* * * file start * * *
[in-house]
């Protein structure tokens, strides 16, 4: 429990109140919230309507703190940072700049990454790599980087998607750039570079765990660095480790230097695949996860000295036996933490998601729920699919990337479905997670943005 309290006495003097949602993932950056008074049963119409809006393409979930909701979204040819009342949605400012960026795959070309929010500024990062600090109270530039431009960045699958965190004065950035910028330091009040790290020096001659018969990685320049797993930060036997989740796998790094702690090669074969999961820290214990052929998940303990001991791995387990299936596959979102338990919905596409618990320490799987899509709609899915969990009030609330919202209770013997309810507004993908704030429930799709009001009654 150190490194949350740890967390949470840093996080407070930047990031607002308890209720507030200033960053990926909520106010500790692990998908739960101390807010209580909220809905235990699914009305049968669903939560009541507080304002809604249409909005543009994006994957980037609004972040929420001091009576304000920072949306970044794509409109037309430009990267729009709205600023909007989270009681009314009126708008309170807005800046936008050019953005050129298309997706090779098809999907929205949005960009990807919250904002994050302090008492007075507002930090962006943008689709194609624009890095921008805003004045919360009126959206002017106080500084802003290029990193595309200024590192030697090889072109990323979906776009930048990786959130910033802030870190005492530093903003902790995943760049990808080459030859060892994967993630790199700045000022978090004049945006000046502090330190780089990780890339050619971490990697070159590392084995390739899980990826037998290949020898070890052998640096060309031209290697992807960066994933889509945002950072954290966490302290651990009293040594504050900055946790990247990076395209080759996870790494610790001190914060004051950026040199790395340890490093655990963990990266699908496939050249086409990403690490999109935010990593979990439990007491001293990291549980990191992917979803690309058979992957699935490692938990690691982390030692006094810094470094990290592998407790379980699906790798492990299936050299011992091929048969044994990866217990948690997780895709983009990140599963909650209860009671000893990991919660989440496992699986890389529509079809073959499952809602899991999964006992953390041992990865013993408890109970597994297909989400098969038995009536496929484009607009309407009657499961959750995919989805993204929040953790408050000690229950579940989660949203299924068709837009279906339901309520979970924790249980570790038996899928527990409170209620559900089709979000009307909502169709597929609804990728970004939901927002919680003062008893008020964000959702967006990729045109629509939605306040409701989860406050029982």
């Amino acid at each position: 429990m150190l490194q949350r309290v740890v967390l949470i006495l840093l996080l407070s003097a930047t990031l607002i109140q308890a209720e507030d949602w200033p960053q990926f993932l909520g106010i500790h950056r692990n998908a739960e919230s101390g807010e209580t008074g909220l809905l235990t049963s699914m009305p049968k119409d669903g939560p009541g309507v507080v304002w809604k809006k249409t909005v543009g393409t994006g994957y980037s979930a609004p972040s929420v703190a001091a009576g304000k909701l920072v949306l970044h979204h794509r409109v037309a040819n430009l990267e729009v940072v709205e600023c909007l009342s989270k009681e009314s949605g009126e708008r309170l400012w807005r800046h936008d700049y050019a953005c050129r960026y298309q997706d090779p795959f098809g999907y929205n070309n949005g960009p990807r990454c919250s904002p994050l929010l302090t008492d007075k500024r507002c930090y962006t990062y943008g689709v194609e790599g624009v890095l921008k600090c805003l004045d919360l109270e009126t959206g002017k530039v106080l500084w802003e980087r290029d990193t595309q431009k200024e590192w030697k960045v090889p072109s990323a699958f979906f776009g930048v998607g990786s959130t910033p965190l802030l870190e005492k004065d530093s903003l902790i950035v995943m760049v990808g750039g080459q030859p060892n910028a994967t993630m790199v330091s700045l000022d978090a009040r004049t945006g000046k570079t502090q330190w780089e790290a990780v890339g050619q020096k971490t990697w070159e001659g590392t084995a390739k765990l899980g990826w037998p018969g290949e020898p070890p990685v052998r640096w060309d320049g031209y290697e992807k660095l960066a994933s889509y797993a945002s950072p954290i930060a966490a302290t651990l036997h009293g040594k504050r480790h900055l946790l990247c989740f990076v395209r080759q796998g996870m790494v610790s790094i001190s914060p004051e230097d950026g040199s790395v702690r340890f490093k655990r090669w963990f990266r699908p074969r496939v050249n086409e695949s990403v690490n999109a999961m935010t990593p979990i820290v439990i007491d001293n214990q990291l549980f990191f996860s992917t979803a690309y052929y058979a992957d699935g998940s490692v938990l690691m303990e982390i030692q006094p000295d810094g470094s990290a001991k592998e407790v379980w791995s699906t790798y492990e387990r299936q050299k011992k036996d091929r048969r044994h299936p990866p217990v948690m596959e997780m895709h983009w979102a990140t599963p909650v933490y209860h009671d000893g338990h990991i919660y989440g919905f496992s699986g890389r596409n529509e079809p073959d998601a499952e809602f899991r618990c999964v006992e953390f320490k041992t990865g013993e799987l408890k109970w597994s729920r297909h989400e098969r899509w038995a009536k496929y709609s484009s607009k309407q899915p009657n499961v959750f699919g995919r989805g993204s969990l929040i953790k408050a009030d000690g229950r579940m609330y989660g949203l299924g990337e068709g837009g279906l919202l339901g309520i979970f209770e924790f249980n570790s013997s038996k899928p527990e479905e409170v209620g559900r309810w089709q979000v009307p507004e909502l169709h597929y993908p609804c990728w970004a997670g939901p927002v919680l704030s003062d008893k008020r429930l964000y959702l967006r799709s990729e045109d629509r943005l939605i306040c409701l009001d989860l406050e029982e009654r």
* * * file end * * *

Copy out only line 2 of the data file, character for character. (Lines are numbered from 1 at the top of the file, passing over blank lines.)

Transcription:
């Protein structure tokens, strides 16, 4: 429990109140919230309507703190940072700049990454790599980087998607750039570079765990660095480790230097695949996860000295036996933490998601729920699919990337479905997670943005 309290006495003097949602993932950056008074049963119409809006393409979930909701979204040819009342949605400012960026795959070309929010500024990062600090109270530039431009960045699958965190004065950035910028330091009040790290020096001659018969990685320049797993930060036997989740796998790094702690090669074969999961820290214990052929998940303990001991791995387990299936596959979102338990919905596409618990320490799987899509709609899915969990009030609330919202209770013997309810507004993908704030429930799709009001009654 150190490194949350740890967390949470840093996080407070930047990031607002308890209720507030200033960053990926909520106010500790692990998908739960101390807010209580909220809905235990699914009305049968669903939560009541507080304002809604249409909005543009994006994957980037609004972040929420001091009576304000920072949306970044794509409109037309430009990267729009709205600023909007989270009681009314009126708008309170807005800046936008050019953005050129298309997706090779098809999907929205949005960009990807919250904002994050302090008492007075507002930090962006943008689709194609624009890095921008805003004045919360009126959206002017106080500084802003290029990193595309200024590192030697090889072109990323979906776009930048990786959130910033802030870190005492530093903003902790995943760049990808080459030859060892994967993630790199700045000022978090004049945006000046502090330190780089990780890339050619971490990697070159590392084995390739899980990826037998290949020898070890052998640096060309031209290697992807960066994933889509945002950072954290966490302290651990009293040594504050900055946790990247990076395209080759996870790494610790001190914060004051950026040199790395340890490093655990963990990266699908496939050249086409990403690490999109935010990593979990439990007491001293990291549980990191992917979803690309058979992957699935490692938990690691982390030692006094810094470094990290592998407790379980699906790798492990299936050299011992091929048969044994990866217990948690997780895709983009990140599963909650209860009671000893990991919660989440496992699986890389529509079809073959499952809602899991999964006992953390041992990865013993408890109970597994297909989400098969038995009536496929484009607009309407009657499961959750995919989805993204929040953790408050000690229950579940989660949203299924068709837009279906339901309520979970924790249980570790038996899928527990409170209620559900089709979000009307909502169709597929609804990728970004939901927002919680003062008893008020964000959702967006990729045109629509939605306040409701989860406050029982």